Regulation of cardiac microRNAs induced by aerobic exercise training during heart failure.
Souza RWA., Fernandez GJ., Cunha JPQ., Piedade WP., Soares LC., Souza PAT., de Campos DHS., Okoshi K., Cicogna AC., Dal-Pai-Silva M., Carvalho RF.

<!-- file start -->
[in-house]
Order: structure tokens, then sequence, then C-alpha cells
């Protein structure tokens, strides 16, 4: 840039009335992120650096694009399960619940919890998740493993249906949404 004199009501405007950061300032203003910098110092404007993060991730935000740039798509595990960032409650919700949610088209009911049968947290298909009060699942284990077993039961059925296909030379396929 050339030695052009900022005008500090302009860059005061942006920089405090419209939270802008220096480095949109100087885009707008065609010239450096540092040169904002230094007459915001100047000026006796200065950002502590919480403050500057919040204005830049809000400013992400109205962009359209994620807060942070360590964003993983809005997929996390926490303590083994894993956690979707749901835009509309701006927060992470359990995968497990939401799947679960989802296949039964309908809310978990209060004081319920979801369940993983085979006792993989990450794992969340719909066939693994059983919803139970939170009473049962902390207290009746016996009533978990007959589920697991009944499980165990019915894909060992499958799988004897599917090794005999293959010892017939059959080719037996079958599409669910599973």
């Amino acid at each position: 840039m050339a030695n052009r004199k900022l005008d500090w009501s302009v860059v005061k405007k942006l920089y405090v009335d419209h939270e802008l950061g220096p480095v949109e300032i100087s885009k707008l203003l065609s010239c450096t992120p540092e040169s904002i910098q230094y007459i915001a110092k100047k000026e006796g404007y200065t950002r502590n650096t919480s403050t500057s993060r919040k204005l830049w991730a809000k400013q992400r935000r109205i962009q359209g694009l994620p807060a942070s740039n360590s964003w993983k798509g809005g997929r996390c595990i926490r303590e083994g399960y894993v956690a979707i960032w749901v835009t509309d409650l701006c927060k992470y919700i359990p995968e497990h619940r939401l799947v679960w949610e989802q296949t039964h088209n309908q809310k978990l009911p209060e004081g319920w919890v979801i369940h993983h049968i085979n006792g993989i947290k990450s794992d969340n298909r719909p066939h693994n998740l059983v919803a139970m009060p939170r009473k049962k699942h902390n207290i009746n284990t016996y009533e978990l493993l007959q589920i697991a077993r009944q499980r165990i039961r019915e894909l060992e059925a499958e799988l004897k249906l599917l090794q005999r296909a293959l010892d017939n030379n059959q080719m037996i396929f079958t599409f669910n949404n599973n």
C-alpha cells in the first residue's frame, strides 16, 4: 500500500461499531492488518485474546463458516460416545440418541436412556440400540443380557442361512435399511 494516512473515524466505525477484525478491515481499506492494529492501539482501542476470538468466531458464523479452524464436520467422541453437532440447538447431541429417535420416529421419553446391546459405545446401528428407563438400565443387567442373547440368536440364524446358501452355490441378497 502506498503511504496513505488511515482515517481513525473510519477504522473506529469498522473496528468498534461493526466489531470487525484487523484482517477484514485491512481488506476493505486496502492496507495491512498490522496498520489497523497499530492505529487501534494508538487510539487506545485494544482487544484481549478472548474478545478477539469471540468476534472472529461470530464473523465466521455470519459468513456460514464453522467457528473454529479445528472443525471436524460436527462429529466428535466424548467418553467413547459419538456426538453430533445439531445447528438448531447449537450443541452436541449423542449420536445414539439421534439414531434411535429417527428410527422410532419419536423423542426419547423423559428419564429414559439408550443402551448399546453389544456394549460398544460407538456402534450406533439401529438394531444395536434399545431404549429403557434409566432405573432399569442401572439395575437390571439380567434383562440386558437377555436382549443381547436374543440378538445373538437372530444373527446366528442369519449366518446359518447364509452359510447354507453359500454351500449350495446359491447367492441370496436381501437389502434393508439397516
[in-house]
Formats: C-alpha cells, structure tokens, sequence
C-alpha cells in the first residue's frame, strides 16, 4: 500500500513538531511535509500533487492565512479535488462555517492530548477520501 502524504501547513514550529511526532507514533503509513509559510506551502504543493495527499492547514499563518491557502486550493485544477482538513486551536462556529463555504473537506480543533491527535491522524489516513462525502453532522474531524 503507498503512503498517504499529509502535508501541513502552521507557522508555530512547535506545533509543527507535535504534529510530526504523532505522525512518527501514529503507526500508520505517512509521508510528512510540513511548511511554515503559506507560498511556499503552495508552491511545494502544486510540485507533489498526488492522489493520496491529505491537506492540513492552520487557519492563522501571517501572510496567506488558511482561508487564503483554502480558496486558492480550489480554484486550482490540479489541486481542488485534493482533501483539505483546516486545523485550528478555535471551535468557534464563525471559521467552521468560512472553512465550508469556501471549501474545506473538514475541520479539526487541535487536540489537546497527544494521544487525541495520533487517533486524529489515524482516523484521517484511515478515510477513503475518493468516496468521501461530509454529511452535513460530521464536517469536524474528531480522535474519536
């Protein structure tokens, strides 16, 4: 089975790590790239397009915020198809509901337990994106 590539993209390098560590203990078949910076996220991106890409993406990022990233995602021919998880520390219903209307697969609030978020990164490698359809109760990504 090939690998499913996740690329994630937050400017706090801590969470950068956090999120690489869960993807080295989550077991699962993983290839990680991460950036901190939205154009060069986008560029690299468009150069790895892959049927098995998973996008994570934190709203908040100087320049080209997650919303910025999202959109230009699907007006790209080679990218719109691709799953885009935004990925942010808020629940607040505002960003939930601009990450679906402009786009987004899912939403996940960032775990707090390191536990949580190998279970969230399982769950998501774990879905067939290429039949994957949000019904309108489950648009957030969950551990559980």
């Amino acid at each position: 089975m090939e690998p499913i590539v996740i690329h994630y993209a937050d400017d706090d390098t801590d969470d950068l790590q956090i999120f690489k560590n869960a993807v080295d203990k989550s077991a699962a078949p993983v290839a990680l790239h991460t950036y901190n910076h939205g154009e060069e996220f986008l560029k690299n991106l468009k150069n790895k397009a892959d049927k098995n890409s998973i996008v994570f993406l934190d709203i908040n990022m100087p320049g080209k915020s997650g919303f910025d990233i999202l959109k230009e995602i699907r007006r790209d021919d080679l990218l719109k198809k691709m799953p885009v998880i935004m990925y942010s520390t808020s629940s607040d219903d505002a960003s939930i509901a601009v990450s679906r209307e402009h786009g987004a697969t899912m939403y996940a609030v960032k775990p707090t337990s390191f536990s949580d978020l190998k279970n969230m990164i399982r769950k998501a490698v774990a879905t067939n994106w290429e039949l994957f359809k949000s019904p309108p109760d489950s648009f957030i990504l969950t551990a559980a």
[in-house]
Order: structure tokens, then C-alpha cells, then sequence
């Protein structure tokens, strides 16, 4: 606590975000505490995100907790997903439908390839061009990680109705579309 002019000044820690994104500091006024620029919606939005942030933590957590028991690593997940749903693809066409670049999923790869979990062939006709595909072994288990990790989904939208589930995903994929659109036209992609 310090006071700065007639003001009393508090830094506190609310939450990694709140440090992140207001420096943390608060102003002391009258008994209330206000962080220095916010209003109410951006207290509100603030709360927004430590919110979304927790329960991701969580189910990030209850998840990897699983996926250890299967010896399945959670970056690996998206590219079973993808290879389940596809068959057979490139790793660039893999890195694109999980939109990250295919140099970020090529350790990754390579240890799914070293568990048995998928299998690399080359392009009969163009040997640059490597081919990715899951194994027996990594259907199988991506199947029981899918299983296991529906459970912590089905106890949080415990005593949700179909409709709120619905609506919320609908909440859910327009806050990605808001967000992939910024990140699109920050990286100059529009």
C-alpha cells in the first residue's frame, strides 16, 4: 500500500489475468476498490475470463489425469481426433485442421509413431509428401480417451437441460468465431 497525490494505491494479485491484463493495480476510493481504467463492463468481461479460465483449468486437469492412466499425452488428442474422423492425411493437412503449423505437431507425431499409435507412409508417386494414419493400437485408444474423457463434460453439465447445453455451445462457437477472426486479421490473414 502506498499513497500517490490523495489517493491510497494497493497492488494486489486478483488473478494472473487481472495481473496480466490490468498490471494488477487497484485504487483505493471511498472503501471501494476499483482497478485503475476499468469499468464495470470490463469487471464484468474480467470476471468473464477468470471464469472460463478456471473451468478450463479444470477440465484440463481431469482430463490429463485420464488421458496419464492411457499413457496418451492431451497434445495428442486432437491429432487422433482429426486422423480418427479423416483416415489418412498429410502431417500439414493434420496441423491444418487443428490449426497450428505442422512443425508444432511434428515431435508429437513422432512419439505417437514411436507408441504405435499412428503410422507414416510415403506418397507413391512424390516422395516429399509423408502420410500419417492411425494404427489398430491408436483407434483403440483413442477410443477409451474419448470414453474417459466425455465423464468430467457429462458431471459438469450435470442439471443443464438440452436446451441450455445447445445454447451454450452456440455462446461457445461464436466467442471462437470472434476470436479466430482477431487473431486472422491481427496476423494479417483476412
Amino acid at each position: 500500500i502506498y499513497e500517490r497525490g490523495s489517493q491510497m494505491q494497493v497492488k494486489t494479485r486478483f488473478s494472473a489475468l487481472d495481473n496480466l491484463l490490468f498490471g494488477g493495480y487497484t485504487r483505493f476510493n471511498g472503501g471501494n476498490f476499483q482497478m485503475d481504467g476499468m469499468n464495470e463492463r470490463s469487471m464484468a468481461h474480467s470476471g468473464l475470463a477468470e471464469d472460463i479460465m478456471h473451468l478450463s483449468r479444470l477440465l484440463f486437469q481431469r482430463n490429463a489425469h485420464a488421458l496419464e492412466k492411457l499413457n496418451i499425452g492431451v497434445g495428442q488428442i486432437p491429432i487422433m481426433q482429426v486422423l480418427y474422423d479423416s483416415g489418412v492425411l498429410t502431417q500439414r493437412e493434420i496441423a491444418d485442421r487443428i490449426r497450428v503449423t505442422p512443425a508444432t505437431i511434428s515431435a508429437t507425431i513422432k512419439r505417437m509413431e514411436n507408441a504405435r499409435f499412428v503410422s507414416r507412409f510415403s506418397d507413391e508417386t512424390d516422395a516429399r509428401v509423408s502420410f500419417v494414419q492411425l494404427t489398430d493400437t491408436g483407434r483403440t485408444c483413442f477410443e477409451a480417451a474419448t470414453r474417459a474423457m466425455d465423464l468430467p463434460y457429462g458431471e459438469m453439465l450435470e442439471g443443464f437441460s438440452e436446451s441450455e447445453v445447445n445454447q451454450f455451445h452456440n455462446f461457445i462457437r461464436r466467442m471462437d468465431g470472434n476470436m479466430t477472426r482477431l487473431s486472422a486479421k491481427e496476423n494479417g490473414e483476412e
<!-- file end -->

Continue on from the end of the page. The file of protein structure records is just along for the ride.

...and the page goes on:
Exercise training (ET) has beneficial effects on the myocardium in heart failure (HF) patients and in animal models of induced cardiac hypertrophy and failure. We hypothesized that if microRNAs (miRNAs) respond to changes following cardiac stress, then myocardial profiling of these miRNAs may reveal cardio-protective mechanisms of aerobic ET in HF. We used ascending aortic stenosis (AS) inducing HF in Wistar rats. Controls were sham-operated animals. At 18 wk after surgery, rats with cardiac dysfunction were randomized to 10 wk of aerobic ET (HF-ET) or to a heart failure sedentary group (HF-S). ET attenuated cardiac remodeling as well as clinical and pathological signs of HF with maintenance of systolic and diastolic function when compared with that of the HF-S. Global miRNA expression profiling of the cardiac tissue revealed 53 miRNAs exclusively dysregulated in animals in the HF-ET, but only 11 miRNAs were exclusively dysregulated in the HF-S. Out of 23 miRNAs that were differentially regulated in both groups, 17 miRNAs exhibited particularly high increases in expression, including miR-598, miR-429, miR-224, miR-425, and miR-221. From the initial set of deregulated miRNAs, 14 miRNAs with validated targets expressed in cardiac tissue that respond robustly to ET in HF were used to construct miRNA-mRNA regulatory networks that revealed a set of 203 miRNA-target genes involved in programmed cell death, TGF-β signaling, cellular metabolic processes, cytokine signaling, and cell morphogenesis. Our findings reveal that ET attenuates cardiac abnormalities during HF by regulating cardiac miRNAs with a potential role in cardio-protective mechanisms through multiple effects on gene expression.